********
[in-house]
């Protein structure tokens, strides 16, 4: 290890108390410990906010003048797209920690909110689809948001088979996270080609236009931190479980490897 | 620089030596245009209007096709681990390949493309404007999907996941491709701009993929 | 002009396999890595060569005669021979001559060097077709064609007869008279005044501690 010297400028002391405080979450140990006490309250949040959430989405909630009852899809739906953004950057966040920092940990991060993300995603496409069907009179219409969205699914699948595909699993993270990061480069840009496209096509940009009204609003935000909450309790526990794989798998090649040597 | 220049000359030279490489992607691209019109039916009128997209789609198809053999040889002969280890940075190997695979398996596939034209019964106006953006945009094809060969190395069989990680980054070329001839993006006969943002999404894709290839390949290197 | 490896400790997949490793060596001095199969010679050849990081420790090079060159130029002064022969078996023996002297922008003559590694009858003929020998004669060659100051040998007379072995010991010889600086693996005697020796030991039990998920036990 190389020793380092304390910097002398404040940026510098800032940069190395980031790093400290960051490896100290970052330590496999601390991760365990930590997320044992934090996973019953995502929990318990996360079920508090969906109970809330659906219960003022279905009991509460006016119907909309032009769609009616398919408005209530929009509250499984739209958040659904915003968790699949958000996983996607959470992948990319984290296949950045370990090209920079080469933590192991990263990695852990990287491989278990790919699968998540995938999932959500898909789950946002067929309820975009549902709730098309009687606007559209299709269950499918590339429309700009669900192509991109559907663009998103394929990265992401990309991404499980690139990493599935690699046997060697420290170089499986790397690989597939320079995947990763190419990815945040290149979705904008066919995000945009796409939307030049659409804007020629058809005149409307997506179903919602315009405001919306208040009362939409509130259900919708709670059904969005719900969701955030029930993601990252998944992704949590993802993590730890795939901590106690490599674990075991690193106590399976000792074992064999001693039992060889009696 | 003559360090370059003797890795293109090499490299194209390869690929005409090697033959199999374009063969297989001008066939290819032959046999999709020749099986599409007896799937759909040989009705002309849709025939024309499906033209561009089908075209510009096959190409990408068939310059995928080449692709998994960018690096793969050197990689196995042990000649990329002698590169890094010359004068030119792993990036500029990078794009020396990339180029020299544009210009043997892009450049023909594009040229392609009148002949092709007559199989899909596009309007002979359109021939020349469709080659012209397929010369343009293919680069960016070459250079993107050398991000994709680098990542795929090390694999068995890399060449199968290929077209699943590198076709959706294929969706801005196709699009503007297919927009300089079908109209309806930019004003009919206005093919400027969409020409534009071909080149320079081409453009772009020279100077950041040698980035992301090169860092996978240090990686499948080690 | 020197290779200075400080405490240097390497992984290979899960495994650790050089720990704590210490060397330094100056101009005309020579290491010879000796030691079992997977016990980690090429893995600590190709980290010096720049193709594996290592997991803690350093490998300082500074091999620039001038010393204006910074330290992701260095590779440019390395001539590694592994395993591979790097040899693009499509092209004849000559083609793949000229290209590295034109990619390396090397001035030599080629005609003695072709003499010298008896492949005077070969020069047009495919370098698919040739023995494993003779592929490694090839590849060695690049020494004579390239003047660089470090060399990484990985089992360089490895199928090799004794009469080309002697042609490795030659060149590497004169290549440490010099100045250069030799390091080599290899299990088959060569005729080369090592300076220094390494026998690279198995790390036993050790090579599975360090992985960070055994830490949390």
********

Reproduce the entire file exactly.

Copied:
[in-house]
């Protein structure tokens, strides 16, 4: 290890108390410990906010003048797209920690909110689809948001088979996270080609236009931190479980490897 | 620089030596245009209007096709681990390949493309404007999907996941491709701009993929 | 002009396999890595060569005669021979001559060097077709064609007869008279005044501690 010297400028002391405080979450140990006490309250949040959430989405909630009852899809739906953004950057966040920092940990991060993300995603496409069907009179219409969205699914699948595909699993993270990061480069840009496209096509940009009204609003935000909450309790526990794989798998090649040597 | 220049000359030279490489992607691209019109039916009128997209789609198809053999040889002969280890940075190997695979398996596939034209019964106006953006945009094809060969190395069989990680980054070329001839993006006969943002999404894709290839390949290197 | 490896400790997949490793060596001095199969010679050849990081420790090079060159130029002064022969078996023996002297922008003559590694009858003929020998004669060659100051040998007379072995010991010889600086693996005697020796030991039990998920036990 190389020793380092304390910097002398404040940026510098800032940069190395980031790093400290960051490896100290970052330590496999601390991760365990930590997320044992934090996973019953995502929990318990996360079920508090969906109970809330659906219960003022279905009991509460006016119907909309032009769609009616398919408005209530929009509250499984739209958040659904915003968790699949958000996983996607959470992948990319984290296949950045370990090209920079080469933590192991990263990695852990990287491989278990790919699968998540995938999932959500898909789950946002067929309820975009549902709730098309009687606007559209299709269950499918590339429309700009669900192509991109559907663009998103394929990265992401990309991404499980690139990493599935690699046997060697420290170089499986790397690989597939320079995947990763190419990815945040290149979705904008066919995000945009796409939307030049659409804007020629058809005149409307997506179903919602315009405001919306208040009362939409509130259900919708709670059904969005719900969701955030029930993601990252998944992704949590993802993590730890795939901590106690490599674990075991690193106590399976000792074992064999001693039992060889009696 | 003559360090370059003797890795293109090499490299194209390869690929005409090697033959199999374009063969297989001008066939290819032959046999999709020749099986599409007896799937759909040989009705002309849709025939024309499906033209561009089908075209510009096959190409990408068939310059995928080449692709998994960018690096793969050197990689196995042990000649990329002698590169890094010359004068030119792993990036500029990078794009020396990339180029020299544009210009043997892009450049023909594009040229392609009148002949092709007559199989899909596009309007002979359109021939020349469709080659012209397929010369343009293919680069960016070459250079993107050398991000994709680098990542795929090390694999068995890399060449199968290929077209699943590198076709959706294929969706801005196709699009503007297919927009300089079908109209309806930019004003009919206005093919400027969409020409534009071909080149320079081409453009772009020279100077950041040698980035992301090169860092996978240090990686499948080690 | 020197290779200075400080405490240097390497992984290979899960495994650790050089720990704590210490060397330094100056101009005309020579290491010879000796030691079992997977016990980690090429893995600590190709980290010096720049193709594996290592997991803690350093490998300082500074091999620039001038010393204006910074330290992701260095590779440019390395001539590694592994395993591979790097040899693009499509092209004849000559083609793949000229290209590295034109990619390396090397001035030599080629005609003695072709003499010298008896492949005077070969020069047009495919370098698919040739023995494993003779592929490694090839590849060695690049020494004579390239003047660089470090060399990484990985089992360089490895199928090799004794009469080309002697042609490795030659060149590497004169290549440490010099100045250069030799390091080599290899299990088959060569005729080369090592300076220094390494026998690279198995790390036993050790090579599975360090992985960070055994830490949390």